The rain threatened on and off, with dark clouds constantly either overhead or on the horizon. As we approached Frenchman Flat, which is a dry lake bed used by the U.S. Navy for low level flight operations, I saw a white expanse of what I thought was a salt flat. It turned out to be a small lake of water from the recent rain!

Middlegate Station is a former Pony Express stop, and it has a bar, restaurant and hotel. It is a popular overnight stop for bicyclists riding across Nevada; however, it did not beckon to us:

The hills often had large jagged rocks poking through the surface:

We came around a curve to find a bizarre looking tree by the side of the road. We had to stop and take a closer look.

We had found the “Shoe Tree”—a large tree draped with hundreds, if not thousands, of shoes.

The exact year that the tree starting bearing “shoe fruit” is estimated to be in the early 1990’s. The “legend” is that a newlywed couple was driving from Colorado to California. They began to argue as they crossed Nevada, and things became so heated that the husband pulled over and left his wife at the base of a big cottonwood tree to cool off. He then drove to Middlegate Station and had a beer. He then returned to the tree and found that his wife was still furious; he responded by grabbing a pair of her shoes and throwing them into the tree. Then he drove back to the bar for another drink. The bartender convinced him to go back and get his wife. He returned to the tree, and the couple reconciled. However, the husband could not retrieve the wife’s shoes from the tree, so the shoes were left behind dangling from a tree branch. Other people noticed the shoes and began throwing their own shoes up into the tree, and the tradition continues to this day.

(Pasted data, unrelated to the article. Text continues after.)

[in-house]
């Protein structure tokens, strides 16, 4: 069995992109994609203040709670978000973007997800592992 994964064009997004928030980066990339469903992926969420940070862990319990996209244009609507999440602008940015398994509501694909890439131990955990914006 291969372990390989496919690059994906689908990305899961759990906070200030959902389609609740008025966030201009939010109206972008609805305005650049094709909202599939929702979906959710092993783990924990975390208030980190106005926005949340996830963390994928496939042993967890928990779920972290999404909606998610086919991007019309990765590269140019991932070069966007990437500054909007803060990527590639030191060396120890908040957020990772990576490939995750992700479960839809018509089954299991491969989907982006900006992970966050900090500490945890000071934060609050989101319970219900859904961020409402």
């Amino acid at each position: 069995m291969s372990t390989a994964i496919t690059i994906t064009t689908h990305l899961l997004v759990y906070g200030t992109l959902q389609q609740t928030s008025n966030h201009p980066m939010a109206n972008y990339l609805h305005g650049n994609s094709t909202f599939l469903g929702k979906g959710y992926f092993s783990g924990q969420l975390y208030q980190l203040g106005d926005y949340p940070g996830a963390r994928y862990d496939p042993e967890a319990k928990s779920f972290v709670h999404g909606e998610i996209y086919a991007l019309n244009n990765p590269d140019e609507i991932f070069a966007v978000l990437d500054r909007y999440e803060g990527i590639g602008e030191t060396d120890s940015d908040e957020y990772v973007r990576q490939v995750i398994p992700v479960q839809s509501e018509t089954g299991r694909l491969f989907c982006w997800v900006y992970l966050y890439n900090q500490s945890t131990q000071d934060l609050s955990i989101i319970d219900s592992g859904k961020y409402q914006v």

We didn’t add any shoes, but we took lots of photos. Here are some more:

Someone had added a “Shoe Tree” sign, which was lying on the ground:

Genevieve and Sebastian explored the shoes underneath, searching for the most interesting pair.


Genevieve, who was not going to touch any of the shoes:

Some of the shoes had signatures on them. The black shoes below were signed “Elder Ortiz, Maryland”.

After we had had our fill of marveling at the tree, we headed onward into a downpour of rain. The surrounding grey mountains had wisps of low-lying clouds:

The recent rains had caused the sagebrush along the side of the road to be a beautiful bright green, which I had never seen before in the desert: